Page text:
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From refinedc.typing Require Import typing.
From refinedc.tutorial.lithium Require Import generated_code.
From refinedc.tutorial.lithium Require Import generated_spec.
From refinedc.lang Require Import builtins_specs.
Set Default Proof Using "Type".

(** This file contains a tutorial for Lithium, the underlying proof
automation of RefinedC. See also Section 5 of the RefinedC paper. *)

Section lithium.
  Context `{!typeG Σ}.

  (*** Proof search in Lithium *)

  (** Lithium is a logic programming language for separation logic for
      goals G given by the following grammar:

        Atom       A ::= l ◁ₗ ty | v ◁ᵥ ty | ...
        Basic goal F ::= subsume A1 A2 G | ...
20
        Goal       G ::= True | H ∗ G | H -∗ G | G1 ∧ G2 | ∀ x, G(x) | ∃ x, G(x) | F
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        Left goal  H ::= ⌜φ⌝ | A | H ∗ H | ∃ x, H(x)

     We explain the different constructs of this grammar on the following example:
  *)
  Lemma lithium_example P Q v:
    P -
    (Q   n, v ◁ᵥ n @ int i32  n > 0) -
    (P  Q)   n, v ◁ᵥ n @ int i32  n  0  (
       n', n' = n - v ◁ᵥ n' @ int i32 -
      (v ◁ᵥ n' @ int i32  True)  (v ◁ᵥ n @ int i32  True)
    ).
  Proof.
    iStartProof.

    (** First, it is easy to check that this separation logic
    assertion fits into the grammar G. So let's run the Lithium
    interpreter on it! The interpreter is implemented as a Coq tactic
    liRStep which does a single step. So we can run it to the end with
    [repeat liRStep]. For performance reasons, the interpreter
    introduces some let-bindings, which we unfold via [liShow] to make
    the goal readable. *)
    (** (Note: Technically, the actually Lithium interpreter is given
    by liStep. liRStep is a extended version of Lithium for the basic
    goals RefinedC. We ignore this distinction in this tutorial and
    just use liRStep. ) *)
    repeat liRStep; liShow.
    (** Lithium was able to solve this goal automatically (ignoring
    the shelved subgoal that we will come back to later)! *)
  Abort.

  (** Let's revert this and go over how Lithium solves this goal. *)
  Lemma lithium_example P Q v:
    P -
    (Q   n, v ◁ᵥ n @ int i32  n > 0) -
    (P  Q)   n, v ◁ᵥ n @ int i32  n  0  (
       n', n' = n - v ◁ᵥ n' @ int i32 -
      (v ◁ᵥ n' @ int i32  True)  (v ◁ᵥ n @ int i32  True)
    ).
  Proof.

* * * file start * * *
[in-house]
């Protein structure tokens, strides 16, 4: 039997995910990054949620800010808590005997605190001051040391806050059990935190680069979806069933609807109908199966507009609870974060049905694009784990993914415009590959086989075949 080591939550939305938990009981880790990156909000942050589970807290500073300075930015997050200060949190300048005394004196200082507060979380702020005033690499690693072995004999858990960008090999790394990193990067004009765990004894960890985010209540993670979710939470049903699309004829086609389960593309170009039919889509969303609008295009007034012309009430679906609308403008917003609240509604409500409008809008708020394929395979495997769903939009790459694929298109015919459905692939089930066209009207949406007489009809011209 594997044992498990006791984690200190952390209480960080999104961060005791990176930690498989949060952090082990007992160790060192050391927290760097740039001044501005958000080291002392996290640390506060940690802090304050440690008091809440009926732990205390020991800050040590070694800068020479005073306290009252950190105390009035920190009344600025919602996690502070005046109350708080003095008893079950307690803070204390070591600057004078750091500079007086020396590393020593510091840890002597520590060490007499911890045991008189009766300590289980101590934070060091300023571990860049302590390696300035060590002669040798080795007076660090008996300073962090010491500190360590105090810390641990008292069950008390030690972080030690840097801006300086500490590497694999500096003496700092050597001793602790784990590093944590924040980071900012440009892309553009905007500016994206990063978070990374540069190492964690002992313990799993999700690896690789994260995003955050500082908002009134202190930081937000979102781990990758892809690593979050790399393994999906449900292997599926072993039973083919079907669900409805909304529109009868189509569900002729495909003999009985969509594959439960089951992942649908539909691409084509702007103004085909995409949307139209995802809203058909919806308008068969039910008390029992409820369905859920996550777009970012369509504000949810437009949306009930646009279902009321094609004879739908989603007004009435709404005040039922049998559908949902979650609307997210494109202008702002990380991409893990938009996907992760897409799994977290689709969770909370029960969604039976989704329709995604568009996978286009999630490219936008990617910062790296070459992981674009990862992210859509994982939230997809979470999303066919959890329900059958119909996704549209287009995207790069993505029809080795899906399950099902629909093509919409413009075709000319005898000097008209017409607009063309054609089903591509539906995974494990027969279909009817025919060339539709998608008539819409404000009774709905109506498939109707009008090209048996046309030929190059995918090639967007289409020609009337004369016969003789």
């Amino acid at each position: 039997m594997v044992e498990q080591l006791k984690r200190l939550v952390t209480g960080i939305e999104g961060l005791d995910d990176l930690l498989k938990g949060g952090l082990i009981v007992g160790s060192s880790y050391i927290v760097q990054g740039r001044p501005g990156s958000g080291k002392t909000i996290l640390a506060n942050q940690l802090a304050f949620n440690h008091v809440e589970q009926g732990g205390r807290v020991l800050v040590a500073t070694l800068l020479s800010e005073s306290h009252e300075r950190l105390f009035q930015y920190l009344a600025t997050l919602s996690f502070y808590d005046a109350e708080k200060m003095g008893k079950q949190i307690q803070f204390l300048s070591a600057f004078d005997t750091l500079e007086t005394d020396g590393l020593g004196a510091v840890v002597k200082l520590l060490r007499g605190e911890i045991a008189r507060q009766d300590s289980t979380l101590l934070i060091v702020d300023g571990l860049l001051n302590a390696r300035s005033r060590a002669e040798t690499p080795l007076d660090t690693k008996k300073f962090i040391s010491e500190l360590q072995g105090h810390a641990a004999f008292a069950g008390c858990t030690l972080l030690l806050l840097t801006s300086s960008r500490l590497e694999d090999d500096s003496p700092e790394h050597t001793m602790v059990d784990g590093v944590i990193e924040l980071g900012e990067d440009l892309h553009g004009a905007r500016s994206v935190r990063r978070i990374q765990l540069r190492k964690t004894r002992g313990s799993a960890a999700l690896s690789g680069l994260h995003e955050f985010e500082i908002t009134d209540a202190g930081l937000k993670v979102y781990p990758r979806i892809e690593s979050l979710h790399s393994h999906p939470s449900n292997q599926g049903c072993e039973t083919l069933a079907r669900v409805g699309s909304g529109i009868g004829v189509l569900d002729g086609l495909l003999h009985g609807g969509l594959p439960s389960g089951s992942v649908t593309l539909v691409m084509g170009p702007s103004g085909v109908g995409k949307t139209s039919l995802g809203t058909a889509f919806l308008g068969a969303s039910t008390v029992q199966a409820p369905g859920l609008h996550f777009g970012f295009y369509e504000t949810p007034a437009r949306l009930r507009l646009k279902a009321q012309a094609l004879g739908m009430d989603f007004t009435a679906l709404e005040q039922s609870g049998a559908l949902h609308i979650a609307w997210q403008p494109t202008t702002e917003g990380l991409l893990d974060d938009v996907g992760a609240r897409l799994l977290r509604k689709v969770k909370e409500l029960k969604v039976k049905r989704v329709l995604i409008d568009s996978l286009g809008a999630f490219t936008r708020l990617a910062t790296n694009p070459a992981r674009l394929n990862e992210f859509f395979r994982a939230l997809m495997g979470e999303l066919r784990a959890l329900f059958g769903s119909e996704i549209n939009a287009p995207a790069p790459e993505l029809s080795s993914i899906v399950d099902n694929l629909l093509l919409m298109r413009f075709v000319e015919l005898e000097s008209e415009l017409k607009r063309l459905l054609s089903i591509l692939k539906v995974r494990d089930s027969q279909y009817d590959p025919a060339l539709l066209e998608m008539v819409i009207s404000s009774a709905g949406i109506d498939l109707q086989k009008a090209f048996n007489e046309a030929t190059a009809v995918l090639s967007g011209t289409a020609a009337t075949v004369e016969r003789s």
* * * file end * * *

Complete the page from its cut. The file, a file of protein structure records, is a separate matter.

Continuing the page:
iStartProof.

    (** At the high-level, the implementation of the Lithium
    interpreter is quite simple: It simply looks at the top-level
    connective of the goal and applies the corresponding introduction
    rule.

    In particular, for the first step, the top-level connective is a
    wand -∗ where the left hand side is an atom. Lithium treats all
    assertions on the left hand side of wand and start that are not
    syntactically left goals as atoms. Atoms are treated as opaque by
    Lithium, but can be manipulated via rules for basic goals as we
    will see later.

    To introduce this wand, Lithium introduces P into the context. (case 7.d.
    in Section 5 of the RefinedC paper) *)
    liRStep; liShow.

    (** Now the goal is a wand where the left hand side is a
    separating conjunction. Here, Lithium splits the separating
    conjunction. (7.a. in the RefinedC paper) *)
    liRStep; liShow.

    (** Now Lithium introduces Q like P above. *)
    liRStep; liShow.

    (** Now we have an existential quantifier on the left hand side of
    a wand. Lithium introduces this quantifier as well, adding n
    to the context. (7.b. in the RefinedC paper) *)
    liRStep; liShow.

    (** Splitting separating conjunction again. *)
    liRStep; liShow.

    (** Introducing atom again. *)
    liRStep; liShow.

    (** Now the goal is a wand with a pure proposition on the
    left-hand side. The interpreter introduces this proposition into
    the Coq context (7.c. in the RefinedC paper). This introduction
    happens in two steps for technical reasons. *)
    liRStep; liShow.
    liRStep; liShow.


    (** We are done with the wand. Now the top-level connective of the
    goal is a separating conjunction.